Book #14. Miguel Street

I am pleased to go back and review this book. I read it once in an advanced English course during my undergraduate and absolutely loved it for its series of alive, frank and sympathetic accounts of the lives of the Third World. Based on my personal experience as a newcomer, it is always inspirational to witness the cultural encounters from different continents and the work of V.S. Naipaul was exactly the right thing.

Naipaul was born in Trinidad and Tobago and studied in England. He has been awarded Man Booker Prize and Nobel Prize for literature for his works that illuminate the legacy of British imperialism and colonialism. This semi-autobiographical short story collection, published early in his career in 1959, has earned him considerable recognition and success as a writer. The 17 short stories are narrated by a nameless young boy, presumably the child version of the author himself, who makes friends with his neighbours in his hometown in Port of Spain.

People in Miguel Street devote themselves in a variety of occupations: tailor (“Bogart”), carpenter (“A Thing Without A Name”), poet (“B. Wordsworth”), student (“His Chosen Calling”), educator (“Titus Hoyt, I.A”), mother (“The Maternal Instinct”), machinist (“The Mechanical Genius“) and religious leader (“Man-Man”). Despite their incredible ambition and passion, they are never able to support themselves with something productive. In a community with degraded sense of morality, community and self-identity, every single one of their own projects are doomed to fall apart in the end.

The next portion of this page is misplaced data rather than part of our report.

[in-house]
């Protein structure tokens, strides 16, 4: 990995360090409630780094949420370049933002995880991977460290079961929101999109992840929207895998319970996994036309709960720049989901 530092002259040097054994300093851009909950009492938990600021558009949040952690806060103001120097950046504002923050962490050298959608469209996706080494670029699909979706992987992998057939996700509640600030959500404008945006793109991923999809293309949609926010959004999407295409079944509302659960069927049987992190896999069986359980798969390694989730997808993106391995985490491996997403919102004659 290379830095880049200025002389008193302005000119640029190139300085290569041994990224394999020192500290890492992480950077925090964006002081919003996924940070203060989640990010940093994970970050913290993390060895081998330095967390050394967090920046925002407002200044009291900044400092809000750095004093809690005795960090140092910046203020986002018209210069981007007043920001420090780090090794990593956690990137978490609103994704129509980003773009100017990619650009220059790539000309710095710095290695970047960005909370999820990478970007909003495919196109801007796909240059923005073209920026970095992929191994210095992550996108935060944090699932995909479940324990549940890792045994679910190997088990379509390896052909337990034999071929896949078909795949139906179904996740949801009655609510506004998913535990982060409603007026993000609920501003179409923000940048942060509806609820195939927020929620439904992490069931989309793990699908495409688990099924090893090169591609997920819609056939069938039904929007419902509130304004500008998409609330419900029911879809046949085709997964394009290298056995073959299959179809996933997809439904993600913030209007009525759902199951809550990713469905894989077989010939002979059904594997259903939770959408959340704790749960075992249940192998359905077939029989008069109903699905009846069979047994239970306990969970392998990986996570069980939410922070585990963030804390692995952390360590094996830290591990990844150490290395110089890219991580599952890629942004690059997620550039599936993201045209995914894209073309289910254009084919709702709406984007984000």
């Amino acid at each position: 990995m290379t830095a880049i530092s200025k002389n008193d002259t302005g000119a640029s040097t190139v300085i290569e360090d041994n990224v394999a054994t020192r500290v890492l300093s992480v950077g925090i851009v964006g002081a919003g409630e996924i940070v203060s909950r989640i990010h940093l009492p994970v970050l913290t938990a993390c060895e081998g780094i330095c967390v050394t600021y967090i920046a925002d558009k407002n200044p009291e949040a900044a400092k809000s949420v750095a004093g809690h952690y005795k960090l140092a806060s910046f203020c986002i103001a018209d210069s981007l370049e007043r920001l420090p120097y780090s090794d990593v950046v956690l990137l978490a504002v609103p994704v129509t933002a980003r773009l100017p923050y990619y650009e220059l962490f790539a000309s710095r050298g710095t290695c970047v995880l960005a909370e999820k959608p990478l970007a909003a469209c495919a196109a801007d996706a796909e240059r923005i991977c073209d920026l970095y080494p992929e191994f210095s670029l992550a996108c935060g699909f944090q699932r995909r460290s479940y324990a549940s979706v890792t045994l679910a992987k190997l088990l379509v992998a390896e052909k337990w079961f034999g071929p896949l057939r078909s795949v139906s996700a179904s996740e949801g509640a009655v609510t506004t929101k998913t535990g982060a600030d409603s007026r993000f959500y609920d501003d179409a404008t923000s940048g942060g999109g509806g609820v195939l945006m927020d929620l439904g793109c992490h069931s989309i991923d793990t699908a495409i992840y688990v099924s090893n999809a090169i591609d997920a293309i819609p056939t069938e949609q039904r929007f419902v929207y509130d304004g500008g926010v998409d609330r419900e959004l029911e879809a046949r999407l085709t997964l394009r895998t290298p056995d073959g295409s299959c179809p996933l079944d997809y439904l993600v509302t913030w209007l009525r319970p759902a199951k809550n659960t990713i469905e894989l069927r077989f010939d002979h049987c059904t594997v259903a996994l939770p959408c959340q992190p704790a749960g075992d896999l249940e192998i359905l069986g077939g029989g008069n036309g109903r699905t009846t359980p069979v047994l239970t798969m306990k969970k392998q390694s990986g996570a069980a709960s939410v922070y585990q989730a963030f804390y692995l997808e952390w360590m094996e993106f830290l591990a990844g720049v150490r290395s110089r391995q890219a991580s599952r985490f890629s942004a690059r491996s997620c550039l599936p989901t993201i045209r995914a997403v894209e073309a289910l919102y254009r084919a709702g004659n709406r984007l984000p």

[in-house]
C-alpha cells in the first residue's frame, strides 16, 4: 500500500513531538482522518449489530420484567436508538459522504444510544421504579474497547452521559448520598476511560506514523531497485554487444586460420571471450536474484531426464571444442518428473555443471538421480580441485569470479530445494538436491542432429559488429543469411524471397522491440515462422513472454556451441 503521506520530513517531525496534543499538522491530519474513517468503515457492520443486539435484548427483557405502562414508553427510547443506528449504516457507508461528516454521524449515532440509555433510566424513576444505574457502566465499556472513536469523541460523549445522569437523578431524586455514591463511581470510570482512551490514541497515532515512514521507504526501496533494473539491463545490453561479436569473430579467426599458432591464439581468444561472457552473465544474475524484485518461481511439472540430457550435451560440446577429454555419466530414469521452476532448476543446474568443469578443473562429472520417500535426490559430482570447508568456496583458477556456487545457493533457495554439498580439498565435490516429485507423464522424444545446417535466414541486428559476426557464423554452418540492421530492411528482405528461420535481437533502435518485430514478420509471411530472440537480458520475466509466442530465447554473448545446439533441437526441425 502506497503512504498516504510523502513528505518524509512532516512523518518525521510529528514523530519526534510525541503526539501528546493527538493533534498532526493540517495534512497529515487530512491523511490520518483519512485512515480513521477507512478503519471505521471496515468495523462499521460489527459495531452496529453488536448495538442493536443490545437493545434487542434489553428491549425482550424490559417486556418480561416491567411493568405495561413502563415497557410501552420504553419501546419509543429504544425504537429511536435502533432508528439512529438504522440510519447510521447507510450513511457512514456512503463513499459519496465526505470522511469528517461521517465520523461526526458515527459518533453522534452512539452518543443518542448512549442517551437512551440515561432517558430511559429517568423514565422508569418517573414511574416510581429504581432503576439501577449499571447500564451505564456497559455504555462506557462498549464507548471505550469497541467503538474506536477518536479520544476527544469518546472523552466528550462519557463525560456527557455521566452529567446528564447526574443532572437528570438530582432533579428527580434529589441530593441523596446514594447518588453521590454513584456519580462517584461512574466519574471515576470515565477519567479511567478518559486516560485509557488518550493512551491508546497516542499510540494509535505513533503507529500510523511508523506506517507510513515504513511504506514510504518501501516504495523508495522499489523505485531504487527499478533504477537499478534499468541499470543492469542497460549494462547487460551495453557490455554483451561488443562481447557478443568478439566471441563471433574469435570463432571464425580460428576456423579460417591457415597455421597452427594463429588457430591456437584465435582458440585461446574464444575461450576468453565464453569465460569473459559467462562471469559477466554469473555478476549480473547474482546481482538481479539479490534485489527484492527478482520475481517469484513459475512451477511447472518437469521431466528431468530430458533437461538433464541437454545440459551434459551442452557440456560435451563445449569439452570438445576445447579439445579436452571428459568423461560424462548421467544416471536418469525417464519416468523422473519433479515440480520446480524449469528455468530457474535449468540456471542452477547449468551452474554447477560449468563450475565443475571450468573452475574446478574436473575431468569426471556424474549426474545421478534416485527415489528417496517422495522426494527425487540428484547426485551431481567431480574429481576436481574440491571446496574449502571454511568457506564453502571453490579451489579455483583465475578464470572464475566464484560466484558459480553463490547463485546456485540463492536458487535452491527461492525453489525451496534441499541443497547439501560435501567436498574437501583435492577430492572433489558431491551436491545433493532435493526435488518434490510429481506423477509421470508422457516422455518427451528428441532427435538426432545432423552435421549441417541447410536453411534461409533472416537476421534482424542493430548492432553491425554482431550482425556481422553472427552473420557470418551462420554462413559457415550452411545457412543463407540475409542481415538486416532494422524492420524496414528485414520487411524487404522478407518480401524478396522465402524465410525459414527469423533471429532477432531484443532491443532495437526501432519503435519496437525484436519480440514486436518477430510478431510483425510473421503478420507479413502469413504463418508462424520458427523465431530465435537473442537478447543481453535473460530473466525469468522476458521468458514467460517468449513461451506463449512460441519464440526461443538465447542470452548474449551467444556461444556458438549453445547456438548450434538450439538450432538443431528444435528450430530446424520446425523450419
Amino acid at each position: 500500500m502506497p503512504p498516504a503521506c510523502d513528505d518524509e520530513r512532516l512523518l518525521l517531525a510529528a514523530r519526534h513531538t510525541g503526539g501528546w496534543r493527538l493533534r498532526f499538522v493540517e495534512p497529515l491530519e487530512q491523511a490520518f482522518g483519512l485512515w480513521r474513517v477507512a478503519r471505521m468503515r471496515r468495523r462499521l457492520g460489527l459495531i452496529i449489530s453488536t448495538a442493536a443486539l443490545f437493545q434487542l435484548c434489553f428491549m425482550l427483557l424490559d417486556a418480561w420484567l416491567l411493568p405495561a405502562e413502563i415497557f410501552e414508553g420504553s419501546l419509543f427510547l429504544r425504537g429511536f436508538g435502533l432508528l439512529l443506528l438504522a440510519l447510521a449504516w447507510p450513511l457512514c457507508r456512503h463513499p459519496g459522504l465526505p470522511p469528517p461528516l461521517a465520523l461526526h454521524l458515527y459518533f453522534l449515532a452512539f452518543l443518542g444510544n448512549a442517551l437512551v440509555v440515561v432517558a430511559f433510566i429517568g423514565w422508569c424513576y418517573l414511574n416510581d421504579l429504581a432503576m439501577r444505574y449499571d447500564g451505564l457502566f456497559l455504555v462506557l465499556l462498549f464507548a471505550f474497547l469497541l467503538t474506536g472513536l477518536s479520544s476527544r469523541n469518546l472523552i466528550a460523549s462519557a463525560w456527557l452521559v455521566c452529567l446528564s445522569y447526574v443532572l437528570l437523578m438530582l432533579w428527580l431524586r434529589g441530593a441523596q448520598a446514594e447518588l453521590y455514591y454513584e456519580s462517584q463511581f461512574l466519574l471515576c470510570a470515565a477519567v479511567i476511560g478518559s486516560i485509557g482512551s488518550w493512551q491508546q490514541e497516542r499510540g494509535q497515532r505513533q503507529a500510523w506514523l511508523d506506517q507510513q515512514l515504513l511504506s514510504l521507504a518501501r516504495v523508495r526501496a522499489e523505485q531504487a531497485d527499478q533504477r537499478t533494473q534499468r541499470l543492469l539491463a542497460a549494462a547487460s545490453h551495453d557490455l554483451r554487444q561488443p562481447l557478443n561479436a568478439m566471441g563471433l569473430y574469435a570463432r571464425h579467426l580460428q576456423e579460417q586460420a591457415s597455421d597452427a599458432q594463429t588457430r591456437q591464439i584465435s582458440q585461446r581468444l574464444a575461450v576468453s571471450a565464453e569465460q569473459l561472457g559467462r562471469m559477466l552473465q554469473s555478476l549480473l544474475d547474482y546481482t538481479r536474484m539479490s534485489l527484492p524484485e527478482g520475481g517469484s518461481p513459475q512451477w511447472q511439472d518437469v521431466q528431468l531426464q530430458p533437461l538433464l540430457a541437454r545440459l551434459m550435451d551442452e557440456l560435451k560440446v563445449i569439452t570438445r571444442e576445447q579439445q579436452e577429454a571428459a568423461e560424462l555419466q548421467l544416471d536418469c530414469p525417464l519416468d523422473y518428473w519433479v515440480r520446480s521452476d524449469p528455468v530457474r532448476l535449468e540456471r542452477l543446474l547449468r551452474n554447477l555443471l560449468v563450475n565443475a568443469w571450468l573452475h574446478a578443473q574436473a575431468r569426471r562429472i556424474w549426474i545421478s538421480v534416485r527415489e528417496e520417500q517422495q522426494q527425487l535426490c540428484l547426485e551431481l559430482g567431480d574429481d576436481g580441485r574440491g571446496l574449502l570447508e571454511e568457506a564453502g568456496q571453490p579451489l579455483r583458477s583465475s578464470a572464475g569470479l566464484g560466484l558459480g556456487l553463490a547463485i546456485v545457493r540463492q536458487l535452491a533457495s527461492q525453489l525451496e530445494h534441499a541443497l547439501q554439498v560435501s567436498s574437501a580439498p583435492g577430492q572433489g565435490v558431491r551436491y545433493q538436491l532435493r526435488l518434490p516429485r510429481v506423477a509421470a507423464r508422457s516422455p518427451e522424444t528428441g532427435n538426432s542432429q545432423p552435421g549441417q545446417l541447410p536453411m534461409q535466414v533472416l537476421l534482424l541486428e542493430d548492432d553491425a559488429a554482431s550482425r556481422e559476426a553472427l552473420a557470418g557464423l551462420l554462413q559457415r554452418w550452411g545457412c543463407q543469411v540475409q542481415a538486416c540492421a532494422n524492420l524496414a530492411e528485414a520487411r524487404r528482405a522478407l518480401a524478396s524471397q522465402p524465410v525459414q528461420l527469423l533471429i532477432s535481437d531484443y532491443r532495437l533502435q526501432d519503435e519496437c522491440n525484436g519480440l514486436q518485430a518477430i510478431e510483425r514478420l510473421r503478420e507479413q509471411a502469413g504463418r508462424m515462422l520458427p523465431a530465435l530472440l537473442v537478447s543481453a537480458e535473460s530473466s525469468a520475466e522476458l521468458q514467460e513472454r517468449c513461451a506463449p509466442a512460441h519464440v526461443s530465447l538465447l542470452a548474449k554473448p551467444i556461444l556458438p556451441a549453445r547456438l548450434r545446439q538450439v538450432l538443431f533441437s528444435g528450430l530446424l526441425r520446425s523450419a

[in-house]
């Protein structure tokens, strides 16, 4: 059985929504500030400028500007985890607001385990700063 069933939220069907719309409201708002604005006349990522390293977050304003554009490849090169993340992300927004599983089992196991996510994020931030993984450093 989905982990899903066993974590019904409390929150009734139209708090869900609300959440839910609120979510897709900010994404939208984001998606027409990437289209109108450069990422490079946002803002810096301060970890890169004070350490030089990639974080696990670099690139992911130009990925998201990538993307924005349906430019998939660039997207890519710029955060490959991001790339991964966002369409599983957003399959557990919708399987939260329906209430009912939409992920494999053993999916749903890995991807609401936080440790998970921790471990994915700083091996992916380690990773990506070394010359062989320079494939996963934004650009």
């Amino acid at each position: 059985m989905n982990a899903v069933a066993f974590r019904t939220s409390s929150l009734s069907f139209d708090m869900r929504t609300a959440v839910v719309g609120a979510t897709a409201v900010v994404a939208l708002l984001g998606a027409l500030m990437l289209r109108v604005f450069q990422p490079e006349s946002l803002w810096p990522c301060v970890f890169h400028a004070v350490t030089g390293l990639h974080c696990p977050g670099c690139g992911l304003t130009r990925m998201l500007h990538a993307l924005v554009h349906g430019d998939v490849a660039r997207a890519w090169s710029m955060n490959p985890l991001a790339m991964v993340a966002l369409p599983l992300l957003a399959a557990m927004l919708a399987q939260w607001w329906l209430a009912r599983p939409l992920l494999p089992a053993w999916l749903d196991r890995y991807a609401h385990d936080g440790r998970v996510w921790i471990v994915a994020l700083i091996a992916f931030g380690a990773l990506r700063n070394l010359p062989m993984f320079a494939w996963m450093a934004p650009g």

Elia, the central character in “His Chosen Calling” ends up as a cart driver after failing in every single attempt to obtain school certificate and to become a sanitary inspector. B. Wordsworth dies alone before writing a single line of the “greatest poem ever written.” Titus Hoyt never truly educates any one of his students. Laura, the woman who raises eight children with seven different fathers doesn’t shed a tear over the death of her eldest daughter who was going the same direction as her mother by having a fatherless child. These inhabitants do dream about a better future but they end up totally powerless to rise from the endless poverty, chaos, boredom,  crimes, disappointment and hopelessness that make up the ‘place’ of Miguel Street. The only way to make a positive change was to escape, just like “I” did at the end. 

I was disappointed. Not only by Hat’s cool reception. Disappointed because although I had been away, destined to be gone for good, everything was going on just as before, with nothing to indicate my absence.

…I said to my mother. ‘So this mean I was never going to come back here, eh?’ She laughed and looked happy.

(“How I Left Miguel Street”)